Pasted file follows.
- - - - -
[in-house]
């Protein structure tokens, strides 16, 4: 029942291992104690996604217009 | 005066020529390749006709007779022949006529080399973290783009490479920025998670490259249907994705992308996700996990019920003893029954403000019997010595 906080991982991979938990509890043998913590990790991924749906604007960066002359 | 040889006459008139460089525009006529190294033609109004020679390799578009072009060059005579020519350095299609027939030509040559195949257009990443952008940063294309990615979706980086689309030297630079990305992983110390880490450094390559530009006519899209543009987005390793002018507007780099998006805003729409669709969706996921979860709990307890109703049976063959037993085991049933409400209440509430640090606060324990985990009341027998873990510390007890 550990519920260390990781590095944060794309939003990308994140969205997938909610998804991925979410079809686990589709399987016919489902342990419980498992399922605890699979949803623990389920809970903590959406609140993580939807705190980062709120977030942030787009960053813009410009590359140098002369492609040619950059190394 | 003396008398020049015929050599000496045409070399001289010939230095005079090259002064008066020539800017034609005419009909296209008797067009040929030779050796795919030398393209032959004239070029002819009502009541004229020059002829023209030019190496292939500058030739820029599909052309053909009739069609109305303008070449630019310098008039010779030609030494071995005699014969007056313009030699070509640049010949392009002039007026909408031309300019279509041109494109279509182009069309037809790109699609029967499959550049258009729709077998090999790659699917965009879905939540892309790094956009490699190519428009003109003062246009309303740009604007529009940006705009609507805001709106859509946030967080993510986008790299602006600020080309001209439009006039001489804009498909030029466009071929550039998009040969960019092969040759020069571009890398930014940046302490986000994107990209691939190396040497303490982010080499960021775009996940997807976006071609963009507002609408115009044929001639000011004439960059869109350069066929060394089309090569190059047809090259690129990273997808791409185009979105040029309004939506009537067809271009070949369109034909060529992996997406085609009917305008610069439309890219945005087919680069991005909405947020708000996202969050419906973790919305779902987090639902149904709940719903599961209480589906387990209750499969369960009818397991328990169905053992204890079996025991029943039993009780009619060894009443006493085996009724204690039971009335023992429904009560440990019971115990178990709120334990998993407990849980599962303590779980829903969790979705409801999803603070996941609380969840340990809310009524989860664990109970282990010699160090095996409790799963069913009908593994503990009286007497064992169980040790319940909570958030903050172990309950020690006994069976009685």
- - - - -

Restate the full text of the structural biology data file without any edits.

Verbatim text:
[in-house]
């Protein structure tokens, strides 16, 4: 029942291992104690996604217009 | 005066020529390749006709007779022949006529080399973290783009490479920025998670490259249907994705992308996700996990019920003893029954403000019997010595 906080991982991979938990509890043998913590990790991924749906604007960066002359 | 040889006459008139460089525009006529190294033609109004020679390799578009072009060059005579020519350095299609027939030509040559195949257009990443952008940063294309990615979706980086689309030297630079990305992983110390880490450094390559530009006519899209543009987005390793002018507007780099998006805003729409669709969706996921979860709990307890109703049976063959037993085991049933409400209440509430640090606060324990985990009341027998873990510390007890 550990519920260390990781590095944060794309939003990308994140969205997938909610998804991925979410079809686990589709399987016919489902342990419980498992399922605890699979949803623990389920809970903590959406609140993580939807705190980062709120977030942030787009960053813009410009590359140098002369492609040619950059190394 | 003396008398020049015929050599000496045409070399001289010939230095005079090259002064008066020539800017034609005419009909296209008797067009040929030779050796795919030398393209032959004239070029002819009502009541004229020059002829023209030019190496292939500058030739820029599909052309053909009739069609109305303008070449630019310098008039010779030609030494071995005699014969007056313009030699070509640049010949392009002039007026909408031309300019279509041109494109279509182009069309037809790109699609029967499959550049258009729709077998090999790659699917965009879905939540892309790094956009490699190519428009003109003062246009309303740009604007529009940006705009609507805001709106859509946030967080993510986008790299602006600020080309001209439009006039001489804009498909030029466009071929550039998009040969960019092969040759020069571009890398930014940046302490986000994107990209691939190396040497303490982010080499960021775009996940997807976006071609963009507002609408115009044929001639000011004439960059869109350069066929060394089309090569190059047809090259690129990273997808791409185009979105040029309004939506009537067809271009070949369109034909060529992996997406085609009917305008610069439309890219945005087919680069991005909405947020708000996202969050419906973790919305779902987090639902149904709940719903599961209480589906387990209750499969369960009818397991328990169905053992204890079996025991029943039993009780009619060894009443006493085996009724204690039971009335023992429904009560440990019971115990178990709120334990998993407990849980599962303590779980829903969790979705409801999803603070996941609380969840340990809310009524989860664990109970282990010699160090095996409790799963069913009908593994503990009286007497064992169980040790319940909570958030903050172990309950020690006994069976009685």